4-4-2. 4-3-3. It doesn't matter, they're wrong. For the Philadelphia Union the only logical formations are the biggest problem formations...three at the back. As a Union fan and supporter I can tell you the Union are far from solid at the back. With the pick up of Austin Berry, a hole is filled but depth in a four at the back is non-existent if an injury or suspension happens. So looking at the talent on the roster the only formations that should be are the 3-6-1 or the 3-5-2.
The 3-6-1 is a compact formation with hustle wingers (yes, that means Cruz). It clogs the middle of the field against those direct opponents and can be used in attack with two midfielders roaming free. It is a midfield dominated plan alienating the lone striker but with the now talented midfield, McInerney being known more as a poacher, and Casey as a target man, is that a bad thing? Defensively we would be stretched when it comes to teams who play from the corners but teams like the Red Bulls play a very direct game. I imagine Okugo, Berry, and Gaddis in the back. Carroll in front of them as a stopper. Edu and LeToux in central midfield, allowing either to press and giving LeToux an internal position from which to create. Cruz and Maidana running for days on the wings. And Nogueira behind McInerney. This position allows for maximum clutter in the middle but with all the creative players being close enough to link. Something that didn't exist last year.
The 3-5-2 is used by controlling a game with the three central midfielders. It allows for a striker to play freely and come back to the ball in the false nine roll. It can also use the wing-backs to pressure in the counter attack or build up play in a direct or indirect manner. For the Union it can be played defensively with Okugo, Berry, and Gaddis at the back allowing Williams and Fabino to bomb on forward as they like to do but also provide coverage with essentially 5 defenders on the pitch at once. Or it can be played offensively with LeToux and Maidana pressing the wings. Or both, taking away a teams best winger with a defensive wing back on one side while pressing the teams weaker winger on the other. The central midfield is then loaded with Nogueira up top and Edu paired with Carroll. Edu in this situation could play higher, just under Nogueira or lower next to Carroll depending on the circumstances. With a forawrd pair of McInerney and Casey, Casey would be allowed to take his preferred Center Forward position with McInerney playing more of a false nine linking with Nogueira or a poacher waiting for the ball to come off Casey. In a free flowing offense, this formation would prove very difficult for defenders to account for man vs. location on the pitch.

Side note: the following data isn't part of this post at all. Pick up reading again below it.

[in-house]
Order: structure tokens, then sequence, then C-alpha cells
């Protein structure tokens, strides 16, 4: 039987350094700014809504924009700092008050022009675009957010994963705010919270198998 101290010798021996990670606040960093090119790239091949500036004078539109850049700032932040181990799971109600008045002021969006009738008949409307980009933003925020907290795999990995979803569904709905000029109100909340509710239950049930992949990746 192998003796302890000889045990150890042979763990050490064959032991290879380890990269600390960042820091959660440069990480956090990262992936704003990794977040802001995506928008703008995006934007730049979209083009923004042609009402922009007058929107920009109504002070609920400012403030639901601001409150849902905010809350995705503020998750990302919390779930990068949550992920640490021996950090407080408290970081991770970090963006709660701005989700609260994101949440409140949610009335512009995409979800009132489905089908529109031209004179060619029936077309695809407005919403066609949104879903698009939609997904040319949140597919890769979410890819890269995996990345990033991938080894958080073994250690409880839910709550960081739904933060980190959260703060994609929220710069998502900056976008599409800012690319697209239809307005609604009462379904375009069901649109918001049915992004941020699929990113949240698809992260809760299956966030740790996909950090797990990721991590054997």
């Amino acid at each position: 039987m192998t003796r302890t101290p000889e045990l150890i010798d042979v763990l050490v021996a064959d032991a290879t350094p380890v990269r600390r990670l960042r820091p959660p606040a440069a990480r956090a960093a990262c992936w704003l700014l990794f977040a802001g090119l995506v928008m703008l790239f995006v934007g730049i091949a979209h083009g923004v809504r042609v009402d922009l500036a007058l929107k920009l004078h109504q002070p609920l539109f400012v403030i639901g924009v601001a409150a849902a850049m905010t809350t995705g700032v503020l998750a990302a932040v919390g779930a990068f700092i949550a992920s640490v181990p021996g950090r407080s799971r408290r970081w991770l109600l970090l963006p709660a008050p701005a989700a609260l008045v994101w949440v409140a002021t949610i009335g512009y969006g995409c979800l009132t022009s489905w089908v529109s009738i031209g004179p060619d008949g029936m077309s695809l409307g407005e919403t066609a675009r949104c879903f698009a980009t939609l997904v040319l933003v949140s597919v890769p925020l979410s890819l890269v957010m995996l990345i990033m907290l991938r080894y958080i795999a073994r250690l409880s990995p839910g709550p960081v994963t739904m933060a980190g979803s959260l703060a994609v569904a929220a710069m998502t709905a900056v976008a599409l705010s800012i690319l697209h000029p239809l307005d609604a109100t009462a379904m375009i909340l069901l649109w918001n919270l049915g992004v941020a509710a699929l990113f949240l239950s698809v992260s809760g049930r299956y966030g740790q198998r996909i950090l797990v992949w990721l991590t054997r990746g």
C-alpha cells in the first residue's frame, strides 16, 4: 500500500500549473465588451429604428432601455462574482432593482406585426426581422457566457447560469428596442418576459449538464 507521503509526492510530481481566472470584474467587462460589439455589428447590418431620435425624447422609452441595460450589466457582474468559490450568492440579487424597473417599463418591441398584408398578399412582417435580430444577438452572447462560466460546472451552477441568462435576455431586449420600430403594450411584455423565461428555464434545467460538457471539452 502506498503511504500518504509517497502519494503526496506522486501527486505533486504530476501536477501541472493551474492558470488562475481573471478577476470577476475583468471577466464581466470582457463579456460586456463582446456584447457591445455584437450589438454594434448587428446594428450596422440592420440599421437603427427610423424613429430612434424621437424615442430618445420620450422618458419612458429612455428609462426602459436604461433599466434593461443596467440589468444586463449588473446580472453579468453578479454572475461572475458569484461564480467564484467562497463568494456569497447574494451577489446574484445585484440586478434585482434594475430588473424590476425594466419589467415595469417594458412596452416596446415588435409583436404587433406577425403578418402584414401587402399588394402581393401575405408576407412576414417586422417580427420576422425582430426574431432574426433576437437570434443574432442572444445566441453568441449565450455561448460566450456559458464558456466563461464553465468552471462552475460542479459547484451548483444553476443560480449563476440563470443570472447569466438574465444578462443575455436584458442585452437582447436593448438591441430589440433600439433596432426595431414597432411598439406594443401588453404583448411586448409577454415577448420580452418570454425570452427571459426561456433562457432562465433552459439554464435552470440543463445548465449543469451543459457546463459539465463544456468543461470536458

Thinking about these formations as actual options is hard because you have to accept that goals will happen against you. Is that new for the Union? Yes! But having a greater ability to score would also be new for the Union. The best part of the three at the back formations is when you look at depth. In these formations the Union switch to a team with every position covered. Something the Union do not have with a four at the back line up.